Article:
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‘Under The Surface’: Three Indian artists show in Vienna
A significant collaborative art project at Vienna based Krinzinger Projekte brings together three noteworthy artists from India. Entitled ‘Under The Surface’, it includes creations by Hema Upadhyay, Tushar Joag and Anant Joshi. The major art show being hosted by Beth Citron has been organized in collaboration with Mumbai’s Chemould Prescott Road.

The carefully conceived art project revolves around new intriguing installation works. They have been specifically conceived for Krinzinger Projekte by the three participating artists, incidentally all of them three from Mumbai, showcasing their work for the first time in Vienna.

This ambitious project space courtesy Galerie Krinzinger has thus far organized a host of curated shows at its premises. Over the last seven years, Krinzinger Projekte has arranged major shows and art events apart from an international artist in residence program series. The current show is the second in a curated series with a focus on Indian contemporary art. The first edition, encapsulating the spirit of current art trends from India, was hosted last year.

Underlining the broad theme of the show, curator Beth Citron states, “These interlinked projects effectively explore the dynamic possibilities of Krinzinger Projekte’s space. Simultaneously, they offer an innovative context to see contemporary art from Mumbai in Vienna.”

The common thread binding the works on view is the three participating artists’ ability of prioritizing and presenting immediate problems encountered by today’s urban India. Highlighting this aspect of their practice, an accompanying note states, “They often achieve this through the disguise of playful imagery drawn from a multitude of sources. These include popular cartoons, comic book fantasy and toy action figures. They draw the viewers into cynical and subversive warnings on sinister realities quietly lurking beneath apparently catchy and fun surfaces. They attain this by employing wooden or plastic toys and even pop-up books as the key ingredient of their installation work.”

For instance, Anant Joshi’s pieces use dramatic spectacle to convey his revulsion for the accepted, subtle violence and rituals of ordinary urban life. His ‘Tampering with the Muse Trap’, composed and assembled of agglomerations of some reworked plastic toys, carries a subtle message for viewers. The plastic figure ‘Smiley’ is his ironic muse in this mesmerizing multi-part installation. He skillfully fashions the playthings into semi-abstracted forms. These include a ‘Smiley Tower’ as well as a ‘Smiley Castle’.

If Anant Joshi’s simultaneously comical and sinister creations reflect acute sensitivity to the painful process of urban alienation and cultural displacement, Hema Upadhyay deals with an emigrant's struggle to belong in an alien place. The work narrates her transition-personal and artistic-positioning herself as a self-aware agent for the anonymous urban migrant. It often privileges impressions of the much distorted urban landscape as well as the performative gesture.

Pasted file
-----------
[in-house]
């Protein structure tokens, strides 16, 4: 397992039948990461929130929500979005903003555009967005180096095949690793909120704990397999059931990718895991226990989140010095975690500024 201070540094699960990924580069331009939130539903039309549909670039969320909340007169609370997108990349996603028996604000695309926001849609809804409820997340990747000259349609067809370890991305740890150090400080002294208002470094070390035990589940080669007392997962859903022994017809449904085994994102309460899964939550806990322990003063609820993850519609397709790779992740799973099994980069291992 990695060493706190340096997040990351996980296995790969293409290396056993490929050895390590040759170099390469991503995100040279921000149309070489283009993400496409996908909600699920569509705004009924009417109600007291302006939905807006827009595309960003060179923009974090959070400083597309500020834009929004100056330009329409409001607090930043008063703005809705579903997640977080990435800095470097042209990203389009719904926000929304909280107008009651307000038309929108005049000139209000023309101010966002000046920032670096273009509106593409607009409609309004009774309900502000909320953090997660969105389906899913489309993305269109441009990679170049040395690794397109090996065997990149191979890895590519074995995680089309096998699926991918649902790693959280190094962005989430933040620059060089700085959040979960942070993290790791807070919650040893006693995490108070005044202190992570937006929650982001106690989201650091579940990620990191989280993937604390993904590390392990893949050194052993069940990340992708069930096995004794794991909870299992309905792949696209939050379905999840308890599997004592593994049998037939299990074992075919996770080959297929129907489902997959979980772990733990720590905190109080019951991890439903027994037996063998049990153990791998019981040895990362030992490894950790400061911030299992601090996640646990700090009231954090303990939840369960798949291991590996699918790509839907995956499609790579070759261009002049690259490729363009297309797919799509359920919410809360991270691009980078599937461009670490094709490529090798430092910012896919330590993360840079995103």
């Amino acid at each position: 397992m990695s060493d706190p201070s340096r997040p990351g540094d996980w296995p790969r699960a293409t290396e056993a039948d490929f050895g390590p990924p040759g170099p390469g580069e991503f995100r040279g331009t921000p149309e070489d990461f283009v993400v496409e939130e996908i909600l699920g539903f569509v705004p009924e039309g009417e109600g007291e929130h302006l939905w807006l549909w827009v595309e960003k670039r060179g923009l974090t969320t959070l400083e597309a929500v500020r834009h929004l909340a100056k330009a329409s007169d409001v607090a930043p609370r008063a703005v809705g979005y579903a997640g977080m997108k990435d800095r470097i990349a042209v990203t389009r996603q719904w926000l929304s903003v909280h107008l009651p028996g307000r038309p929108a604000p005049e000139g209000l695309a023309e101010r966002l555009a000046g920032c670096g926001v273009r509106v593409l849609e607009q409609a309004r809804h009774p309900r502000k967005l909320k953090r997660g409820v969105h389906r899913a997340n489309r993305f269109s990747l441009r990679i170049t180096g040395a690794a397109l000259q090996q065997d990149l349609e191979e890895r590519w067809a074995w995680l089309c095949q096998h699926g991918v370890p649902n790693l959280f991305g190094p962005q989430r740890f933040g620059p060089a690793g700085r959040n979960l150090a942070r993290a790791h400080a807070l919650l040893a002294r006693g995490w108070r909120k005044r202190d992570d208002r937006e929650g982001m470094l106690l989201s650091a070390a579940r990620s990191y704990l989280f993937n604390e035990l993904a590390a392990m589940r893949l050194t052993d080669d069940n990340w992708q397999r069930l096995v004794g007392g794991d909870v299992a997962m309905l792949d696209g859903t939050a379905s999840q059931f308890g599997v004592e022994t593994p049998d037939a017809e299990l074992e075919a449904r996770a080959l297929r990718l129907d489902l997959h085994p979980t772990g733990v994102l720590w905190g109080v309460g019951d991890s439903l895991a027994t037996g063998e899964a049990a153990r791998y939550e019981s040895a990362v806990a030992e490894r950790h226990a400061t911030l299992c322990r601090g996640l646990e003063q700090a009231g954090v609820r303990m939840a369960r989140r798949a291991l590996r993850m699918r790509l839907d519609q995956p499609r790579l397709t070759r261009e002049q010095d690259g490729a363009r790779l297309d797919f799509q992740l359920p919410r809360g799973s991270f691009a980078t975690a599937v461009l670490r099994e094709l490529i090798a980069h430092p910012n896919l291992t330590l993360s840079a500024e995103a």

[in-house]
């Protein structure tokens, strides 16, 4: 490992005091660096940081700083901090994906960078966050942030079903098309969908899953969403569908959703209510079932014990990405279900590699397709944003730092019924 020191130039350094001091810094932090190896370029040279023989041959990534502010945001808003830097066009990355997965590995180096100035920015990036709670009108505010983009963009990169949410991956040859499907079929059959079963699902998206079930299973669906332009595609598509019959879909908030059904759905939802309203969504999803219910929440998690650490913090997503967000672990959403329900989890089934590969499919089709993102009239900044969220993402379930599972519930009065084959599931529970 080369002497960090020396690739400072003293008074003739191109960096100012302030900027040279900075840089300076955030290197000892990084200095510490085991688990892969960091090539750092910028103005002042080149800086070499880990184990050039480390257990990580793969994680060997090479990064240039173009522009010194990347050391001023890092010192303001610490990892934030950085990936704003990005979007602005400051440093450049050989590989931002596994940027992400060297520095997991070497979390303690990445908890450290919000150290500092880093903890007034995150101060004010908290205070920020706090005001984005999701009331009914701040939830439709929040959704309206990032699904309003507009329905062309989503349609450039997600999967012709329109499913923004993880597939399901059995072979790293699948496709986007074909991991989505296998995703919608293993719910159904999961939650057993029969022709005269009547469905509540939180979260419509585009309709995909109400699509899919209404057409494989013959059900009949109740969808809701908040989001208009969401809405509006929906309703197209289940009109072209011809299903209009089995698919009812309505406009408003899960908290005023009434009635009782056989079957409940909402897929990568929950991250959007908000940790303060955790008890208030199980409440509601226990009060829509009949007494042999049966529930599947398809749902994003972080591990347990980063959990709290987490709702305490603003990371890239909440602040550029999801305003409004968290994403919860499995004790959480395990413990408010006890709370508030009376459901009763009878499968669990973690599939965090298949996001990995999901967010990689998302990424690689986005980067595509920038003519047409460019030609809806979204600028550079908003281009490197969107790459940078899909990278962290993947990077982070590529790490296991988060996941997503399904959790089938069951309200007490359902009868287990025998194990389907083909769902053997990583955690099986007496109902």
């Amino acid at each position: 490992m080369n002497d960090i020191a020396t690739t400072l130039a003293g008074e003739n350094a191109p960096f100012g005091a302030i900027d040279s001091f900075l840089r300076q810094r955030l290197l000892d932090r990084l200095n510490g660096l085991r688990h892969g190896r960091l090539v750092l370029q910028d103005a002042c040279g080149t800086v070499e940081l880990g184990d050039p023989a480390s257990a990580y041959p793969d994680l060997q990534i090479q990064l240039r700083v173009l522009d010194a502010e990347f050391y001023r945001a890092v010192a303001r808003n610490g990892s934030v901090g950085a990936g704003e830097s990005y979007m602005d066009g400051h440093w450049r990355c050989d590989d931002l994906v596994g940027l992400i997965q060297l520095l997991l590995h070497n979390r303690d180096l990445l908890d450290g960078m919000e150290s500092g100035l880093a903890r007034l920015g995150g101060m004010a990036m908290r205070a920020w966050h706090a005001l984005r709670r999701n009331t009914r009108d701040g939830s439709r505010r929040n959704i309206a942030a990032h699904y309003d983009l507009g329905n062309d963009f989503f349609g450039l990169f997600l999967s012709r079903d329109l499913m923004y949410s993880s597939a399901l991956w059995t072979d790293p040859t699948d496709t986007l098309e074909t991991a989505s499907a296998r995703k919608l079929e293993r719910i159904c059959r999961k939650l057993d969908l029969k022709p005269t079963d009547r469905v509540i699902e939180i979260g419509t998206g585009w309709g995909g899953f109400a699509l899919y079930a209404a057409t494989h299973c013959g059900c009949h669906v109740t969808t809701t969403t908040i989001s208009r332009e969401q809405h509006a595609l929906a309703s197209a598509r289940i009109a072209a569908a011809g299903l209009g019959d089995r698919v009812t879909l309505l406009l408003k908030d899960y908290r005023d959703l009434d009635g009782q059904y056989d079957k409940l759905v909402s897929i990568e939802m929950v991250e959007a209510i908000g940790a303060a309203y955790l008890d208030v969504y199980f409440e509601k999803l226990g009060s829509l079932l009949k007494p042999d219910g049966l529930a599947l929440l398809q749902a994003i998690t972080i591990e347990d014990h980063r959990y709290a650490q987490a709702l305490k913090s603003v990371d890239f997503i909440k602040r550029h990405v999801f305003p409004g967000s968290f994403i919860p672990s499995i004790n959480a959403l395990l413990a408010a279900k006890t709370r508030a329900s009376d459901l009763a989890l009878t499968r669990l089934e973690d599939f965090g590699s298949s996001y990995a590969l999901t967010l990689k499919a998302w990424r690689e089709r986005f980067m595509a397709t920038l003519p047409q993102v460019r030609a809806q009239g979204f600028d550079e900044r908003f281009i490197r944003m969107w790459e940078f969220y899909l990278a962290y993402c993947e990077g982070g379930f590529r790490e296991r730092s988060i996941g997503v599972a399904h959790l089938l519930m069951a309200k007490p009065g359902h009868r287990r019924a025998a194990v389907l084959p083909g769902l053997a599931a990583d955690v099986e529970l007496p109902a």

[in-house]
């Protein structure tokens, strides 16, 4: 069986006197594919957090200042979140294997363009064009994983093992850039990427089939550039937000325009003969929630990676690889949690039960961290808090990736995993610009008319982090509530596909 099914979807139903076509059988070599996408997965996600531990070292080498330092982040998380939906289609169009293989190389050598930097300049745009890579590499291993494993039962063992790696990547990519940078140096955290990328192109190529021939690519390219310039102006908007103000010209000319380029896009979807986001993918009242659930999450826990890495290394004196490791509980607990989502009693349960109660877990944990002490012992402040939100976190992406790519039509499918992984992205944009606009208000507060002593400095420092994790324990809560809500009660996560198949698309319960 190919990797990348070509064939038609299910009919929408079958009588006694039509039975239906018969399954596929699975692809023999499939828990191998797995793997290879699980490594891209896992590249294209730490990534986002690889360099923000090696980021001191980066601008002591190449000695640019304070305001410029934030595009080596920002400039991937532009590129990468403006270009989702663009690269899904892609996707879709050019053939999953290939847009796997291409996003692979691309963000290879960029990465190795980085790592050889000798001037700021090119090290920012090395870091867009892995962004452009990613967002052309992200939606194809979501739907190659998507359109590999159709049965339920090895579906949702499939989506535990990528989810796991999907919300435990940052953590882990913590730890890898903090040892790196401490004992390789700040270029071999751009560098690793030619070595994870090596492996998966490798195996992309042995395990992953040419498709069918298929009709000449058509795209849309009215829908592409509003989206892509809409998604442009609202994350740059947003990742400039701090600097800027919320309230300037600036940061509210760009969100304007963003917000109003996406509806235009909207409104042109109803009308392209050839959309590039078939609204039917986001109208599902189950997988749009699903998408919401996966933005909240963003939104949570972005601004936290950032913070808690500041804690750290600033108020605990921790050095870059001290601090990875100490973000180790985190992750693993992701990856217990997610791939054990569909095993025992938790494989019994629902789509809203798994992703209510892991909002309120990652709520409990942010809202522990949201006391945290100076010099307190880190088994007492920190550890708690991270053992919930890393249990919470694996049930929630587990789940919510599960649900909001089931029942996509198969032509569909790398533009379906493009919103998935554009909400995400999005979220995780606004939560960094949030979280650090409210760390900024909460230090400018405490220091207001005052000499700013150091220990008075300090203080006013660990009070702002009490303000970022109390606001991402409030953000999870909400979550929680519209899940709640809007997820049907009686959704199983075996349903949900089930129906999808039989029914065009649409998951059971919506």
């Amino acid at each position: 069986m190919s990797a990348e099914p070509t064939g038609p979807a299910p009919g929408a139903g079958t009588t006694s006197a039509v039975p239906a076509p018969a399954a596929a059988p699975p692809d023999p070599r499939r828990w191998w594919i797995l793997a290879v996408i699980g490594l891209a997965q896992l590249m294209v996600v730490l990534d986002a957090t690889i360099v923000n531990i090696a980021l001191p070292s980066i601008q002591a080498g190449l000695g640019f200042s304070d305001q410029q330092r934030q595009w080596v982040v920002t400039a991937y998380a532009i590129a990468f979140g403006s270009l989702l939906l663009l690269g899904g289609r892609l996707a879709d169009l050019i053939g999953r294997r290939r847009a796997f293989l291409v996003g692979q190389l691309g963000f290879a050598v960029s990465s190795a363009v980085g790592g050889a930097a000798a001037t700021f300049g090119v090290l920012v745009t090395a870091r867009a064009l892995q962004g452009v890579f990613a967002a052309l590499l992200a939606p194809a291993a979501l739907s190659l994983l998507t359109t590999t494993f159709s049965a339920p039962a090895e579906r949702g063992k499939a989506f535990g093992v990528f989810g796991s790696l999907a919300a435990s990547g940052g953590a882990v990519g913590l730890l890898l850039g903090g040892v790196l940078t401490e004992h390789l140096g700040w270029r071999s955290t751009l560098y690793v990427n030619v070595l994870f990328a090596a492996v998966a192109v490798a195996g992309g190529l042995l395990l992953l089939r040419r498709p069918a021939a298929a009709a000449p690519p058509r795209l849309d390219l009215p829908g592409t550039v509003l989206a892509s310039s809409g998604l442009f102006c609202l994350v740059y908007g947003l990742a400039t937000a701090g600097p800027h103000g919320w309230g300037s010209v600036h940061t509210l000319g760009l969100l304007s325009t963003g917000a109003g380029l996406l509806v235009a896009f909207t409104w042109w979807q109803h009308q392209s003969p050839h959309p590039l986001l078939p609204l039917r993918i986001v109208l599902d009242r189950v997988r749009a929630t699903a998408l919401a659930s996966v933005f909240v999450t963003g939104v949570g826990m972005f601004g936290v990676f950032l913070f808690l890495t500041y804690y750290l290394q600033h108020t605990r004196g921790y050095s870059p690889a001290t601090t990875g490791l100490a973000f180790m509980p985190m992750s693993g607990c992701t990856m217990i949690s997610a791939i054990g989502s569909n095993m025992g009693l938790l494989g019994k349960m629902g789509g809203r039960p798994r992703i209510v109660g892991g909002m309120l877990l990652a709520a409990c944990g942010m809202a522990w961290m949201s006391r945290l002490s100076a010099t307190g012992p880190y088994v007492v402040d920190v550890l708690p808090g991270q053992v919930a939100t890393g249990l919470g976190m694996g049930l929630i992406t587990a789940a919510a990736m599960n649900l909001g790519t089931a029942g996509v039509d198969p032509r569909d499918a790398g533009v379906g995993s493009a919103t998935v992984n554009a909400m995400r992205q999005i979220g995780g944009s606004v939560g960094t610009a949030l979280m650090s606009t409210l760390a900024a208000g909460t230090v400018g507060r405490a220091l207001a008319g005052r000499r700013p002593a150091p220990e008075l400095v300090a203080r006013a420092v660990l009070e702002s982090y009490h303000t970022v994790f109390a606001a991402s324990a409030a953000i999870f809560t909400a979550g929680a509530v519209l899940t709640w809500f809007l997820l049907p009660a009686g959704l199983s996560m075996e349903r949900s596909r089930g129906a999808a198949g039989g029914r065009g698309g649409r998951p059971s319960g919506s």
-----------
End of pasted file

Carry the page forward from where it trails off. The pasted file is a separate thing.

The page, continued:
The artist constructs a largish abstract form in ‘Cell’ from flat wooden puzzle pieces sourced in Chinese markets. It does away with the logical expectation that a completed or solved puzzle should depict a recognizable image. She rather presents the individuality, mutability and fragility of each individual piece. In ‘Cell’, sourcing the pieces from China reflects on the changing capital and availability of imported goods in India, and the loss of one’s own identity in a global market. The artist at once evokes a womb-like ‘formless form’ in which organic cells intermingle and adapt in the body, and a claustrophobic prison cell in which the viewer as consumer is locked into a role in a commercial market.

On the other hand, Tushar Joag’s educative visual practice lends a new dimension to his work. Often through his colorfully illustrated, open pop-up books, the artist points out the haphazard redevelopment of the city without any consideration for its heritage or socio-economic demands. His new art project draws from his work that he did as artist-activist through mock corporation UNICEL he ‘founded’ five years ago. It publicizes common problems faced by the people of Mumbai by mimicking them, and putting forward fanciful, albeit impractical solutions.

Bringing out the essence of the projects on view, the curatorial note points out that they try to entice viewers engage the different installations from multiple perspectives and distance so that what seems fathomable at first and on the surface as elements of fun and games are actually provocations about social/urban violence, political action, and personal boundaries/identities. On closer inspection, one realizes that the artists want to present a subtle albeit trenchant commentary on some extremely relevant anxieties faced by urban India.